What does screen time have to do with the development of attention deficit hyperactivity disorder (ADHD)? Apparently a lot, according to a new study.
Recently, Adam Leventhal of USC’s Health, Emotion and Addiction Laboratory and colleagues decided to take a look at how screen time – if any – played a role in ADHD symptoms in children and young adults (Fox, 2018). They also wanted to determine if tech addiction in general played a role in the symptoms. This is to assume that today’s children are inclined to constantly check their social media profiles for messages.
Leventhal and his team looked at surveys of nearly 2,600 10th graders, between the ages of 15 and 16, from the Los Angeles area. At the beginning of their research, none had symptoms of ADHD. They were questioned on how often they used digital media, then followed by the team for another two years to see if they developed ADHD symptoms.
More than half of the participants said that they frequently checked social media sites and texted. About 40 percent said they looked at photos or streamed videos constantly, while 38 percent streamed or downloaded music frequently.
Leventhal and his colleagues found that those most addicted to social media sites were 53 percent more likely to develop symptoms of ADHD. Texters were 21 percent more likely than infrequent texters to develop the symptoms, and fans of streaming videos and photos were 45 percent more likely to show the symptoms.
It’s worth noting that there were 495 students who said they did not use media heavily. About 4.6 percent of them developed ADHD symptoms over the next two years. It’s also unclear how this group of participants represents U.S. teens as a whole.
Nonetheless, Leventhal and his colleagues still show believe there is something of interest to be learned from their research.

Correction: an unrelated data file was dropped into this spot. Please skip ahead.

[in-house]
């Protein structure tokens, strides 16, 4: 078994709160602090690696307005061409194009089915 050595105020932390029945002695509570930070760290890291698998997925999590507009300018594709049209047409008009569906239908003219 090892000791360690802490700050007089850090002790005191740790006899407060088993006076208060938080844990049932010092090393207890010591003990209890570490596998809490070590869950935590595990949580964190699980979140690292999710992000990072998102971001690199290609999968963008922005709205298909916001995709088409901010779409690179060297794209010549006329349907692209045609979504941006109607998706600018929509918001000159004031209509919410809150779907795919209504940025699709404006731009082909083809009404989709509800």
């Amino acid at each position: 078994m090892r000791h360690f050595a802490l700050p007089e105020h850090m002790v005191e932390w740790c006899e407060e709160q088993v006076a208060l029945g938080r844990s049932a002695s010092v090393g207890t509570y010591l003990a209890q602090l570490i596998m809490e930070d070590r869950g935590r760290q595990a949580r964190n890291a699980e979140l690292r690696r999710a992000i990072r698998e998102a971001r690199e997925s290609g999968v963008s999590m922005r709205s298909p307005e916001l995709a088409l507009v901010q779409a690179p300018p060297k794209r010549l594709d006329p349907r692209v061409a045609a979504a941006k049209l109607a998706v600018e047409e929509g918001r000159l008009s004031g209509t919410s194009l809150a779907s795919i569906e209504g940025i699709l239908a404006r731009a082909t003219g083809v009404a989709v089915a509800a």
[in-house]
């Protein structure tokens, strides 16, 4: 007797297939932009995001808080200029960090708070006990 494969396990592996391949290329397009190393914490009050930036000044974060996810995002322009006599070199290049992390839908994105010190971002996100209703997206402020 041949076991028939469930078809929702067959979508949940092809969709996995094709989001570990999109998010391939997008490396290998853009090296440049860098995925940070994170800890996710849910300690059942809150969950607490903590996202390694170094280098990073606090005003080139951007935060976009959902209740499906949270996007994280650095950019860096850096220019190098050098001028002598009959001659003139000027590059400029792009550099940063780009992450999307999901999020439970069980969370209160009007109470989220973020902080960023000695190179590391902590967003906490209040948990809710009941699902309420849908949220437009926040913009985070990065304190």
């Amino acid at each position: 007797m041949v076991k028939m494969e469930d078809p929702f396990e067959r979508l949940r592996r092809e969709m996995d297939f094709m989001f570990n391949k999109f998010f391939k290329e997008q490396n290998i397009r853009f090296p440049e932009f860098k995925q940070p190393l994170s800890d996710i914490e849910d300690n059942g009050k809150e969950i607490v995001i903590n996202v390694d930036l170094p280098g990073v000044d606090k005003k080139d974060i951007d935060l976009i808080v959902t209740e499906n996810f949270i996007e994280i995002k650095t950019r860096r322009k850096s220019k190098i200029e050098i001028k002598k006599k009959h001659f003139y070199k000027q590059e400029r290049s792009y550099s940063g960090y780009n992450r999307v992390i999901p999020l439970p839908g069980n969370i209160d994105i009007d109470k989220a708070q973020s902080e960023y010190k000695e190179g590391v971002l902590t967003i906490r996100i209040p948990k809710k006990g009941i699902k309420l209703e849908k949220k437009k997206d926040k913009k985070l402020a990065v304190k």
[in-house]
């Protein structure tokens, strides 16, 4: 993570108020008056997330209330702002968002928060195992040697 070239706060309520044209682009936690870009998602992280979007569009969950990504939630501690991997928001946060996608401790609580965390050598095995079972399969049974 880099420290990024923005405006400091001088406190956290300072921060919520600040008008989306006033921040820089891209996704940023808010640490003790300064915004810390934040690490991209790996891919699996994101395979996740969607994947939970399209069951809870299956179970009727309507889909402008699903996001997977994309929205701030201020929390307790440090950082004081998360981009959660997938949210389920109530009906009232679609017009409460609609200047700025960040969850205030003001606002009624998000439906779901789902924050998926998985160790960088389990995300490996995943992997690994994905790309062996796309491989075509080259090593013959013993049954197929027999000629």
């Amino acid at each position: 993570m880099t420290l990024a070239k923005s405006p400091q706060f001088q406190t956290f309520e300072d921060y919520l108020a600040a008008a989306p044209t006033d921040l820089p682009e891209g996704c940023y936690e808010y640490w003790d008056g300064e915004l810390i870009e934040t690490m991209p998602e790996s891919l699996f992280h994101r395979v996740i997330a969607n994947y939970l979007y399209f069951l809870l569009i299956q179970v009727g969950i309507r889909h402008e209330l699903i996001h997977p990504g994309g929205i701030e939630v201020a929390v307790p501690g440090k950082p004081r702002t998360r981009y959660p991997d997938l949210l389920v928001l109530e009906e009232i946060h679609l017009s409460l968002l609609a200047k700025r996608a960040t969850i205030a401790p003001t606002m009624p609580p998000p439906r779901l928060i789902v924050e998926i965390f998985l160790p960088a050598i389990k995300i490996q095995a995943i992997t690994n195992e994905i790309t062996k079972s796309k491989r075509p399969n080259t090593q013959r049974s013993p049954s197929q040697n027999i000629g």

“This study raises concern whether the proliferation of high-performance digital media technologies may be putting a new generation of youth at risk for ADHD,” Leventhal told NBC News.
There are ways you can limit screen time as a family. One option is to practice good sleep hygiene – establish a consistent sleep-wake routine, keep all screens out of the bedroom, and consider using a sleeping mask (Dunckley, 2017). Another way is to practice mindfulness, such as yoga or meditation. This can help reduce the impact of electronic stimulation.
Finally, consider doing something simple, such as putting a timer on yourself when you’re using a device, such as a smartphone. You may be surprised at how long you spend with technology on a regular basis.
Dunckley, Victoria. “10 Ways to Protect the Brain from Daily Screen Time.” Psychology Today. Retrieved July 18, 2018, from https://www.psychologytoday.com/us/blog/mental-wealth/201704/10-ways-protect-the-brain-daily-screen-time
Fox, Maggie. “ADHD may have modest link with teen tech use.” NBCNews. Retrieved from https://www.nbcnews.com/health/health-news/adhd-may-have-modest-link-teen-tech-use-n892121